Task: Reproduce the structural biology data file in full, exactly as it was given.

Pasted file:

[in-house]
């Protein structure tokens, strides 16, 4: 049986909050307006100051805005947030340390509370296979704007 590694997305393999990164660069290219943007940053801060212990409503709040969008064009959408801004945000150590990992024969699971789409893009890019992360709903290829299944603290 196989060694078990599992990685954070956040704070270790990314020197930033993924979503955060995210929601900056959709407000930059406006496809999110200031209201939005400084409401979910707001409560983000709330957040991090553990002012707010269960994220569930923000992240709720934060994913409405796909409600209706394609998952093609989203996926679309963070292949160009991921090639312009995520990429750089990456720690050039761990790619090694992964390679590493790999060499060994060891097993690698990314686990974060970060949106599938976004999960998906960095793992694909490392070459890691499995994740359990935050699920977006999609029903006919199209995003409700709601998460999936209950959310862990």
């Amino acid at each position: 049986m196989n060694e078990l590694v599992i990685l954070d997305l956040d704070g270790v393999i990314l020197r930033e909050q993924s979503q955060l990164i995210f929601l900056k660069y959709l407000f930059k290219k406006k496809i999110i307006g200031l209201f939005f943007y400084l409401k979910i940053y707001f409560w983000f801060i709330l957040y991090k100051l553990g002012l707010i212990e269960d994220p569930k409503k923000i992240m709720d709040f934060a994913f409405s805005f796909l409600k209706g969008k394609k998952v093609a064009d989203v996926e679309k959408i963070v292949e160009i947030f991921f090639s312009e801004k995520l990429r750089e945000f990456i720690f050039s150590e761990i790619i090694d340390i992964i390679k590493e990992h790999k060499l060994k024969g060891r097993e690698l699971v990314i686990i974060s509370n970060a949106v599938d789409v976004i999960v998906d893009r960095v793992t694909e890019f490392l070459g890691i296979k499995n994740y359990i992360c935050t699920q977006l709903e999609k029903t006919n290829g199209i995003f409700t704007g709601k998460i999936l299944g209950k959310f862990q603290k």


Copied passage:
[in-house]
């Protein structure tokens, strides 16, 4: 049986909050307006100051805005947030340390509370296979704007 590694997305393999990164660069290219943007940053801060212990409503709040969008064009959408801004945000150590990992024969699971789409893009890019992360709903290829299944603290 196989060694078990599992990685954070956040704070270790990314020197930033993924979503955060995210929601900056959709407000930059406006496809999110200031209201939005400084409401979910707001409560983000709330957040991090553990002012707010269960994220569930923000992240709720934060994913409405796909409600209706394609998952093609989203996926679309963070292949160009991921090639312009995520990429750089990456720690050039761990790619090694992964390679590493790999060499060994060891097993690698990314686990974060970060949106599938976004999960998906960095793992694909490392070459890691499995994740359990935050699920977006999609029903006919199209995003409700709601998460999936209950959310862990």
């Amino acid at each position: 049986m196989n060694e078990l590694v599992i990685l954070d997305l956040d704070g270790v393999i990314l020197r930033e909050q993924s979503q955060l990164i995210f929601l900056k660069y959709l407000f930059k290219k406006k496809i999110i307006g200031l209201f939005f943007y400084l409401k979910i940053y707001f409560w983000f801060i709330l957040y991090k100051l553990g002012l707010i212990e269960d994220p569930k409503k923000i992240m709720d709040f934060a994913f409405s805005f796909l409600k209706g969008k394609k998952v093609a064009d989203v996926e679309k959408i963070v292949e160009i947030f991921f090639s312009e801004k995520l990429r750089e945000f990456i720690f050039s150590e761990i790619i090694d340390i992964i390679k590493e990992h790999k060499l060994k024969g060891r097993e690698l699971v990314i686990i974060s509370n970060a949106v599938d789409v976004i999960v998906d893009r960095v793992t694909e890019f490392l070459g890691i296979k499995n994740y359990i992360c935050t699920q977006l709903e999609k029903t006919n290829g199209i995003f409700t704007g709601k998460i999936l299944g209950k959310f862990q603290k």